New Jersey Car Accident Law

If you’re in a crash on the Jersey Turnpike or anywhere in the Garden State, you’ll need to know New Jersey’s car accident laws.
Written by Sarah Gray
Reviewed by Kathleen Flear
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In
New Jersey
, drivers are required to file a report with the police and an accident report with the New Jersey Motor Vehicle Commission (MVC) within 10 days. In addition, motorists can claim damages through their insurance providers or by filing a personal injury lawsuit.
This guide includes everything you need to know about New Jersey’s car accident laws in order to keep a clean
driving record
, from when and how to report a crash to how to determine financial responsibility.

What to do after a crash: New Jersey car accident reporting laws

The first thing you should do
after a car accident
is make sure you and your passengers are safe. If you can, move your car to a safe location, then check everyone for injuries. 
If anyone is hurt, call 911 immediately. You should also do your best to document the crash as thoroughly as possible by taking photos and talking with anyone who may have witnessed the event. Finally, don’t forget to exchange insurance information with the other driver or drivers involved in the crash.
Your responsibilities don’t end there, though. In New Jersey, you may need to report your crash to three offices:
  • To the police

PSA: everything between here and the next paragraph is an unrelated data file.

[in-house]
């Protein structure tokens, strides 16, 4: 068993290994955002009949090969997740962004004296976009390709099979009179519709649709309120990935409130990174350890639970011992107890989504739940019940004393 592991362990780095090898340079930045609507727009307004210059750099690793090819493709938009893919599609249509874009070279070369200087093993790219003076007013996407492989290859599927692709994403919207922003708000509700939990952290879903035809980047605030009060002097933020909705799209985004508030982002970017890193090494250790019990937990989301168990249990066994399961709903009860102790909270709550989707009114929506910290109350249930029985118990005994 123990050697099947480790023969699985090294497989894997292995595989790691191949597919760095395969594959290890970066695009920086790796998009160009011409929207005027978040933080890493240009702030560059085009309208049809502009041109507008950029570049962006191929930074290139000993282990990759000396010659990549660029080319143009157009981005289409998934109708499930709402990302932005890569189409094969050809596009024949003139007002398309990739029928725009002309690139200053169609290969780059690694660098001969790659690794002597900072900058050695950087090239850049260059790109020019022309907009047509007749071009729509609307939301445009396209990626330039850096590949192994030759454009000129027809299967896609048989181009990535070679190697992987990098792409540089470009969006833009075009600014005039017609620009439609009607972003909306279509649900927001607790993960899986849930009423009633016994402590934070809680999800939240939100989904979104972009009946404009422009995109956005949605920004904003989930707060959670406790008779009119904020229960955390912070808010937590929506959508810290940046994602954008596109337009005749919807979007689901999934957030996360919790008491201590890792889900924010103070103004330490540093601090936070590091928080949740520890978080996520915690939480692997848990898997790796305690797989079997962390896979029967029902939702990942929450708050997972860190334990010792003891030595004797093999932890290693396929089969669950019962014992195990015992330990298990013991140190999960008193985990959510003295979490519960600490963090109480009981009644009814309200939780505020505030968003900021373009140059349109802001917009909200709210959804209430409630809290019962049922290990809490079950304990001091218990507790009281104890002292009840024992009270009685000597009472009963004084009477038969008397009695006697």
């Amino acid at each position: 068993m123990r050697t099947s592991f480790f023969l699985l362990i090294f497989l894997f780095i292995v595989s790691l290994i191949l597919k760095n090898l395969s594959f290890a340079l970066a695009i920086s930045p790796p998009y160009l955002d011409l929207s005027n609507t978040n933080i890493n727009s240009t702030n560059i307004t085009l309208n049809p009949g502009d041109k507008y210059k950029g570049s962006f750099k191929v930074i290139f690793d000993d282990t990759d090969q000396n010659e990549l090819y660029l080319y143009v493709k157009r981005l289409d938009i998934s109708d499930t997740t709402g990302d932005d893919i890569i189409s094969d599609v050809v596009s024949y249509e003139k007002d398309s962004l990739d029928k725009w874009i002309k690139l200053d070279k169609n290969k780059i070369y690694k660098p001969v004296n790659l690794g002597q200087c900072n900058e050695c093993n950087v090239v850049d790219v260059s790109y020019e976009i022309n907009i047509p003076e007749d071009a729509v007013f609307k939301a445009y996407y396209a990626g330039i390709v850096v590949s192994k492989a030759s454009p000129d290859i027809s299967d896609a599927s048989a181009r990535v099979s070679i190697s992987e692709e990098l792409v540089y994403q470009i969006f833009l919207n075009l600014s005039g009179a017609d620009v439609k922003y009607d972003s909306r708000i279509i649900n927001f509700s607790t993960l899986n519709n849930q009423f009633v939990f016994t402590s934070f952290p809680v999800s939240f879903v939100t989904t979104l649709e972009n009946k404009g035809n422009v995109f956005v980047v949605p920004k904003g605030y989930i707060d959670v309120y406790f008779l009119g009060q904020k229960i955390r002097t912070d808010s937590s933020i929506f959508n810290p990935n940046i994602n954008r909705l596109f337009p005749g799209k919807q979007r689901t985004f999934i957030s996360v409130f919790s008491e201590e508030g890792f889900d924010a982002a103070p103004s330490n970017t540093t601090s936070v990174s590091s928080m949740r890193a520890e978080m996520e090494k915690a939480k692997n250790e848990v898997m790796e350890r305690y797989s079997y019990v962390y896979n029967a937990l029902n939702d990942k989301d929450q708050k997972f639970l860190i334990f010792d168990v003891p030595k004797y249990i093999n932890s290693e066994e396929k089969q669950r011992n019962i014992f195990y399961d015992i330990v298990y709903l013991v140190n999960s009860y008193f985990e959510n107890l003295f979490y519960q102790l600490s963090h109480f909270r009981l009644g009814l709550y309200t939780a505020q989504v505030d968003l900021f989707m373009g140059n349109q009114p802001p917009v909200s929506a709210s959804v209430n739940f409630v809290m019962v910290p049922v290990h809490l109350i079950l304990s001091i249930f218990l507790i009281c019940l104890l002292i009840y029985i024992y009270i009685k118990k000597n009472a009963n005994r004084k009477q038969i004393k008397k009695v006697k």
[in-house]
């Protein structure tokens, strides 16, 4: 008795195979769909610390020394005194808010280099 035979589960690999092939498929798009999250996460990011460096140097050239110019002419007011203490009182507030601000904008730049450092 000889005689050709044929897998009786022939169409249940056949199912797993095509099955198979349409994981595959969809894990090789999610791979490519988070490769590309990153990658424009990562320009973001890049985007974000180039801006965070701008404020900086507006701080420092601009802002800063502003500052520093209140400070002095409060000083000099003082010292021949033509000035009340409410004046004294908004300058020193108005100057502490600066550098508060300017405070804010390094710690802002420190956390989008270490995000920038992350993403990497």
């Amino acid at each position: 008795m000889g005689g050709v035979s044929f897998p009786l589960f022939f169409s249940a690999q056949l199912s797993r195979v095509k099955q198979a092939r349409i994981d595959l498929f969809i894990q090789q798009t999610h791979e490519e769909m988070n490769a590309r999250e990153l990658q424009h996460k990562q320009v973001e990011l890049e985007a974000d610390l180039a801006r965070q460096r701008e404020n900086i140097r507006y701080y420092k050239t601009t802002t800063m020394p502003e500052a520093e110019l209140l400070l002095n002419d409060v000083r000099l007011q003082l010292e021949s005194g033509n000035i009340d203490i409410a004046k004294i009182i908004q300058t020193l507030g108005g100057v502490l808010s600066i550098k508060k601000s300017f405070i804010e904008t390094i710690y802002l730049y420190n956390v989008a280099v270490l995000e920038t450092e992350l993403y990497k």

• The MVC
  • Your insurance company 
Let’s take a closer look at how and when to report an accident in New Jersey.

When to report an accident to the police

If you’re in a crash resulting in injury to or death of any person, or over $500 of damage to any one person’s personal property, you will need to file a police report within 10 days by submitting a written account of the accident to:
  • The local police department
  • The nearest office of the county police
  • The nearest office of the State Police
If officers respond to the scene of your crash, their filed report will fulfill this requirement.
MORE: How to file a car accident claim report

When to report an accident to the MVC

Any vehicle accident that requires a police report must also be reported to the MVC by mailing
Form SR-1
to the NJ Department of Transportation at this address: 1035 Parkway Ave, P.O. Box 600, Trenton, NJ 08625-0600
This needs to be done within 10 days. To complete the form, you’ll need to provide:
  • The name, address, and insurance information of both parties
  • Your driver’s license number 
  • Your vehicle’s make, model, and VIN
The form also asks for a detailed description of the accident, as well as the date, time, and location of the event. 
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Financial responsibility and coverage minimums: New Jersey’s insurance laws

Though it’s very important to ensure you tick all the boxes when reporting a car accident to the police and the state, many of us will be equally worried about submitting a claim to the appropriate insurance company correctly—and quickly as well. 
Like most states, New Jersey requires all drivers to
purchase car insurance
to cover damages in the event they’re responsible for an accident. To drive legally in New Jersey, motorists must carry
minimum liability coverage
in the following amounts:
In addition to minimum liability coverage, New Jersey’s status as a
no-fault state
means drivers must also carry a minimum of 25/50 in
uninsured/underinsured motorist coverage
, meaning:
  • $25,000 of uninsured motorist bodily injury per person
  • $50,000 of bodily injury per accident
A minimum of $15,000 per person in
personal injury protection
(PIP) is also required.
Drivers who fail to carry the minimum insurance—or who fail to provide
proof of insurance